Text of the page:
Tesco uses big data to cut cooling costs by up to €20m
Tesco is aiming to save over €20m a year by using sophisticated analytical technology to ensure its chillers work at optimum temperature
Supermarket chain Tesco aims to save over €20m a year by using sophisticated business intelligence technology to ensure its refrigerators operate at the right temperature.
The move will help the retailer cut its refrigeration energy costs by up to 20% across 3000 stores in the UK and Ireland.
An experimental research project between Tesco in Ireland and IBM Dublin’s research laboratories has shown the retailer can save a significant part of its total energy costs by optimising the performance of its in-store refrigerators.
Analysing gigabytes of data
The project, which used sophisticated computer systems to analyse gigabytes of refrigeration data, revealed that, without realising it, many Tesco stores in Ireland were running their refrigerators at a lower temperature than necessary.
“Ideally, we keep our refrigerators at between -21°C and -23°C, but in reality we found were keeping them colder. That came as a surprise to us,” said John Walsh, Tesco's energy and carbon manager for Ireland, in an interview with Computer Weekly.
Three years ago, the company began work with its refrigerator manufacturers to collect refrigeration data from in-store controllers and deliver it over the internet to a dedicated data warehouse.
The data warehouse takes readings every three seconds from in-store sensors, processes the data in real time, and displays the results on a Google map which shows the performance of refrigerators in more than 120 Irish stores. It is also able to monitor and control the performance of Tesco's heating and lighting systems (see "How Tesco uses big data to manage lighting and heating costs" below).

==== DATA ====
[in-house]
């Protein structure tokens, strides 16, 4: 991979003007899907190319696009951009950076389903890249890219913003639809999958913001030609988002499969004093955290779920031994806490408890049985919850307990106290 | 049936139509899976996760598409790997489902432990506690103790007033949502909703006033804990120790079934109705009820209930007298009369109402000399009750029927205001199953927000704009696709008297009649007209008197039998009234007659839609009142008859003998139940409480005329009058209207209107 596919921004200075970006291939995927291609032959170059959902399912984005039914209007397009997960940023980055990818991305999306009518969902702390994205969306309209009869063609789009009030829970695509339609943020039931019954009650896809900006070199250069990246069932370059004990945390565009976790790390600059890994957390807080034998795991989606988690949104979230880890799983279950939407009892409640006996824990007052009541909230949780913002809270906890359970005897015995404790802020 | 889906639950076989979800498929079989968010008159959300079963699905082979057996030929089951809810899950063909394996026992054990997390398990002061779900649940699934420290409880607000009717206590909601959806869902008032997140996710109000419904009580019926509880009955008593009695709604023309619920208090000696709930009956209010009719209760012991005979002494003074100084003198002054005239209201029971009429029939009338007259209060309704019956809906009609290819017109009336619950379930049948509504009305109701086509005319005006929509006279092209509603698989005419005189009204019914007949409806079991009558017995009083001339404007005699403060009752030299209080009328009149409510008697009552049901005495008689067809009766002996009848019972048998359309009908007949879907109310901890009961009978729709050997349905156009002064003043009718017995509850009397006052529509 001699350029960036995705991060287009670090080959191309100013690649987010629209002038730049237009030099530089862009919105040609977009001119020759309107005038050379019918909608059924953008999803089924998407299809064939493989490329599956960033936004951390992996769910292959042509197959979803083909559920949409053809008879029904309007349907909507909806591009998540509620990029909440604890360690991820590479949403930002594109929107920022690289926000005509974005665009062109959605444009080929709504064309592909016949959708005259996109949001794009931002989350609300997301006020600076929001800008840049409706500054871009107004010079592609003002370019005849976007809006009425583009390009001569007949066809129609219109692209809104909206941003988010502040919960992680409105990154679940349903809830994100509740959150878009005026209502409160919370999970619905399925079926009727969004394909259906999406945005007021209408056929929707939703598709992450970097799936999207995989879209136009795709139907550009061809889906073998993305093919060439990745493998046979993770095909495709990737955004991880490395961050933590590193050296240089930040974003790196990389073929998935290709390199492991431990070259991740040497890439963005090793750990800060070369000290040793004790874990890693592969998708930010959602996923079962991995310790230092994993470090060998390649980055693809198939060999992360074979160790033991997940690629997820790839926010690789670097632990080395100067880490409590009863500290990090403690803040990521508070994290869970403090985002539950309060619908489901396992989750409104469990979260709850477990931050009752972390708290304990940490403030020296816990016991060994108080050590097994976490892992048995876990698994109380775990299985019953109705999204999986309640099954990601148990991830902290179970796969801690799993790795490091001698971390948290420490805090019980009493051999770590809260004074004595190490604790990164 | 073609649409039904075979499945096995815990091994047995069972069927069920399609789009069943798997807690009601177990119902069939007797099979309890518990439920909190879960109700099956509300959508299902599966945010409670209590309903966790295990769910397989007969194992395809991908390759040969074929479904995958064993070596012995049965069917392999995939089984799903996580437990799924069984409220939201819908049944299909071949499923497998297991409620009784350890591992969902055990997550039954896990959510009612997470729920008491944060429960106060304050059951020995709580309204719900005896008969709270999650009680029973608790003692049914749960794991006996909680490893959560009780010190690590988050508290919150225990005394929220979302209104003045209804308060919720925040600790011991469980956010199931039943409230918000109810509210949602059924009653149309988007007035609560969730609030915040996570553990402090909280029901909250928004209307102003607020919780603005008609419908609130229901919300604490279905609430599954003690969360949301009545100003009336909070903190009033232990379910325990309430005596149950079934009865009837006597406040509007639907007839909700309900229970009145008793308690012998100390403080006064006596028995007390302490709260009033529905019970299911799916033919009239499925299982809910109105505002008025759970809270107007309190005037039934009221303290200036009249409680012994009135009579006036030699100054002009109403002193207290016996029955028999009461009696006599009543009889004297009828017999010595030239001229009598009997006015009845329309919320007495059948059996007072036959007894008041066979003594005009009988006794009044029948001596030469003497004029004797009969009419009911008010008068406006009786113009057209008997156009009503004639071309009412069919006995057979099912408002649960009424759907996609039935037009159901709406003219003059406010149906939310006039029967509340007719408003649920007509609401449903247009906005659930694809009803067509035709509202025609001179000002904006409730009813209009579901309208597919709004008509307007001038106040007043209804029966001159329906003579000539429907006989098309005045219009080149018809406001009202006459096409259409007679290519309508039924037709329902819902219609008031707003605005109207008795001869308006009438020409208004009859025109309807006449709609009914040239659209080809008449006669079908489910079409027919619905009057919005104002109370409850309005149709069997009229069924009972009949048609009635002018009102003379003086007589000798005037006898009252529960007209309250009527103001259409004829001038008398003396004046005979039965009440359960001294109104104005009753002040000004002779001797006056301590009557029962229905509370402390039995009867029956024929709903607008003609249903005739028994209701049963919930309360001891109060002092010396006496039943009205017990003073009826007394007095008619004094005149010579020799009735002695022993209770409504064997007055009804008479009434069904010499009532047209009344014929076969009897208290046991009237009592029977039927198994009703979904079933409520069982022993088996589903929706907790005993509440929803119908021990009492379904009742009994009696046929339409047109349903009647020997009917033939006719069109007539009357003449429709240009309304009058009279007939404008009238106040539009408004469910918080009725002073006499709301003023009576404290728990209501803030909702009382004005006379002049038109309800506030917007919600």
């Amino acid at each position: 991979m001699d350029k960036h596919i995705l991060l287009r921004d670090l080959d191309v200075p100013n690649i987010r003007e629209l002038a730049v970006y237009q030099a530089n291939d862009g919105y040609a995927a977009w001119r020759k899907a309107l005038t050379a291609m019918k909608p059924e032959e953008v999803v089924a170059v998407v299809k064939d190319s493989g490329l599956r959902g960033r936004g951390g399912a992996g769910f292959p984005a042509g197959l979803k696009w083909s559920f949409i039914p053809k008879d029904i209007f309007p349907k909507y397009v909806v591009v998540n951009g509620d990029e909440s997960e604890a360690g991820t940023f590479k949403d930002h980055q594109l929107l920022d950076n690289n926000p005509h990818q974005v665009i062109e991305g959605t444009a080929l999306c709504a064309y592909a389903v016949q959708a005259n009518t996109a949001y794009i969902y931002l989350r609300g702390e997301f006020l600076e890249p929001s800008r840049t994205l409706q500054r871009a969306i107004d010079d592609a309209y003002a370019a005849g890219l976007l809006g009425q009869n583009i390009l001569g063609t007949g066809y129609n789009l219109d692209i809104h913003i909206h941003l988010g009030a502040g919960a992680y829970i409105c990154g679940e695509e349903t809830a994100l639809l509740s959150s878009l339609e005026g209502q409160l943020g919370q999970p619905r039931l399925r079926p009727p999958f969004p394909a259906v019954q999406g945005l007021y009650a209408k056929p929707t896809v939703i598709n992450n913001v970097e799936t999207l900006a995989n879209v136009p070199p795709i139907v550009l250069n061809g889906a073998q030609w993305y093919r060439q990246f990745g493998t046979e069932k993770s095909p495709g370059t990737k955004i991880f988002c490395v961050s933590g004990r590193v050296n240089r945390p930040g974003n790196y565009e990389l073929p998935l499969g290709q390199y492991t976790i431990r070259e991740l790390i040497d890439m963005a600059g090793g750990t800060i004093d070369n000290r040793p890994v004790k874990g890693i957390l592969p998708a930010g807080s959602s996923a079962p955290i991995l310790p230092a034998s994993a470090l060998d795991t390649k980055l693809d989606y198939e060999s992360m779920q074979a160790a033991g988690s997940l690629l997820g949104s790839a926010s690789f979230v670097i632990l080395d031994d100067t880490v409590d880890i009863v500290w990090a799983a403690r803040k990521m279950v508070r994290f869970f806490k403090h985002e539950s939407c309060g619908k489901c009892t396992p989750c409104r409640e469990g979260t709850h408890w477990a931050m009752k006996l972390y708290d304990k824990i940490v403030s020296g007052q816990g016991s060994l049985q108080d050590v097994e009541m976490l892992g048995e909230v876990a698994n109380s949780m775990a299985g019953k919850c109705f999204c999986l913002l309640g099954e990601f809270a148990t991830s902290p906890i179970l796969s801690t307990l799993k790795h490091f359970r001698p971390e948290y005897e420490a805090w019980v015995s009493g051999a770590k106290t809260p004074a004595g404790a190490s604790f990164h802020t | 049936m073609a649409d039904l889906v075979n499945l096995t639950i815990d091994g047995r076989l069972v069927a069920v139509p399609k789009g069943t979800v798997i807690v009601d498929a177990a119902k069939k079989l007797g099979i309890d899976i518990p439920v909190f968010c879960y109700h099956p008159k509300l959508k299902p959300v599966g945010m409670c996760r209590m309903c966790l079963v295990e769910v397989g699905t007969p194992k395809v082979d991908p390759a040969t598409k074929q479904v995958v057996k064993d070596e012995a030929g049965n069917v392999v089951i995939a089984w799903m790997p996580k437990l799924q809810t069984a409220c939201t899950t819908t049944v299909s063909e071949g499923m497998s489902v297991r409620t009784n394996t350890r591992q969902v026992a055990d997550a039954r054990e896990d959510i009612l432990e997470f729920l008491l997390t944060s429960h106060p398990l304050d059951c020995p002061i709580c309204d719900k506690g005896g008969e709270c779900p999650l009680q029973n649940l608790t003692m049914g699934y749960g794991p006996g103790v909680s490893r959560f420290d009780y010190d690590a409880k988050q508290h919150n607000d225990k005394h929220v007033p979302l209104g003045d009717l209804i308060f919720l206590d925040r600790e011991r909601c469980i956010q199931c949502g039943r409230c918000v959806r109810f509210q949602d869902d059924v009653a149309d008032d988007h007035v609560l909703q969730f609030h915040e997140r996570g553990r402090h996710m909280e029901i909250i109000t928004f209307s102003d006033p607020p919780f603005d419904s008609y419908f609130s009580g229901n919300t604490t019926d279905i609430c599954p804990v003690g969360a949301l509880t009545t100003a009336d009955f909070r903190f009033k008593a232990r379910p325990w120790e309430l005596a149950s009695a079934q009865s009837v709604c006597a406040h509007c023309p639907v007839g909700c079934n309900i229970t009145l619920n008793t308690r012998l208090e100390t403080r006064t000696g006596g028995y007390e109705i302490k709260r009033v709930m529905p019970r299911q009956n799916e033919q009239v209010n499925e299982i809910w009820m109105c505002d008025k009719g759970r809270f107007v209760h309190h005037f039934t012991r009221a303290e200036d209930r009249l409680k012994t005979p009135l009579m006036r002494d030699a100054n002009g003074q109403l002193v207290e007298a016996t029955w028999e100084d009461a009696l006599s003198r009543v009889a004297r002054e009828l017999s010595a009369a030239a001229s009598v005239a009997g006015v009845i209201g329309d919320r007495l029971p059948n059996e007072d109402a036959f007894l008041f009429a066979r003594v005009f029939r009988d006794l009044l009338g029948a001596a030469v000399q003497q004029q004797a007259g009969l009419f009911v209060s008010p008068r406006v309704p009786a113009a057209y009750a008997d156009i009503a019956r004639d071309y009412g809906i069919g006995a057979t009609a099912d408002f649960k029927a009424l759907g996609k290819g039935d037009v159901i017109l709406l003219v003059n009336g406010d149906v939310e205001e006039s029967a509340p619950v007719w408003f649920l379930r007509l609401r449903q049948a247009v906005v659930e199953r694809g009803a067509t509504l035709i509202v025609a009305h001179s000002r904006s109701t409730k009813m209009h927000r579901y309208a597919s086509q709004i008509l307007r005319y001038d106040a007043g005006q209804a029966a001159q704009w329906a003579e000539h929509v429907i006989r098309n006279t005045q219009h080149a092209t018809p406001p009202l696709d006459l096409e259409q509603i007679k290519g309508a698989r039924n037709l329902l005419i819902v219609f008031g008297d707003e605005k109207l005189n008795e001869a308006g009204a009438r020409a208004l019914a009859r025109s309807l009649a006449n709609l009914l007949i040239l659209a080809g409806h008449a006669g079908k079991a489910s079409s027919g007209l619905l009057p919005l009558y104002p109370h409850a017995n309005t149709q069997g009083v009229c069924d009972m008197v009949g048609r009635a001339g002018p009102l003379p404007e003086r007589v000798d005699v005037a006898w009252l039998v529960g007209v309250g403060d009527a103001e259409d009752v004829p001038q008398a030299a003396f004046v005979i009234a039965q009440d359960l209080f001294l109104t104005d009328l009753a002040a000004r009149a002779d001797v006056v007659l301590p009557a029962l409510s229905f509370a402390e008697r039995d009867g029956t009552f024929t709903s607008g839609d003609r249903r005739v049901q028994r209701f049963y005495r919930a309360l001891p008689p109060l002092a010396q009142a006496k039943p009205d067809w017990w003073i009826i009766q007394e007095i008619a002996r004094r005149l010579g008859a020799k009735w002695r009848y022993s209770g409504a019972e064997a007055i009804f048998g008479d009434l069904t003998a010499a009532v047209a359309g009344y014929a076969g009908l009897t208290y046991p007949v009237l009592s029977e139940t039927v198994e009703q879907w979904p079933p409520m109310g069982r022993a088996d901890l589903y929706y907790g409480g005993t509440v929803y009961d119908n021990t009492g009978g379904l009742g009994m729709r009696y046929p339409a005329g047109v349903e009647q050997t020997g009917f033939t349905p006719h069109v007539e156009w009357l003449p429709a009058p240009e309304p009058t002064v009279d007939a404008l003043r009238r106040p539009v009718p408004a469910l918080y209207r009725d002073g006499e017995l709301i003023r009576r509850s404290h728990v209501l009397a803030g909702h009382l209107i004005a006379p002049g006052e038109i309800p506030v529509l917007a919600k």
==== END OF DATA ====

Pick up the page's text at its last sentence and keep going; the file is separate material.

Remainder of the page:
Tesco was able to identify the potential savings in its refrigeration costs after it teamed up with IBM last year to look at the data in more depth.
There is a potential saving of €20m if we deliver the same savings that we’ve seen in the trial stores across our full estate
John Walsh, Tesco
70 million data points
Researchers collected and analysed refrigerator data from a single store in Ireland over the course of a year – equivalent to 70 million data points. They were able to analyse the data using standard blade servers running IBM's SPSS statistical software package.
“We developed a set of key performance indicators [KPIs] that looked at data aggregated every month over a year,” said Niall Brady, IBM's research engineer for intelligent buildings and energy analytics. “Without knowing anything about how the refrigerators should perform, we could identify when they were behaving in an anomalous way.”
The six-month project helped the company make immediate savings in the trial store by identifying refrigerators that were operating at a lower temperature than they should, Walsh revealed.
“We spend €10m keeping our fridges cold in Ireland, and if you can save 20% of that, it’s a prize worth taking,” he says.
€20m potential saving
Walsh plans a six-month trial with a larger number of stores. If that is successful, he plans to roll the energy-saving project out across more than 3,000 Tesco outlets in the UK and Ireland within 18 months.
“There is a potential saving of €20m if we deliver the same savings that we’ve seen in the trial stores across our full estate in the UK and Ireland,” he says.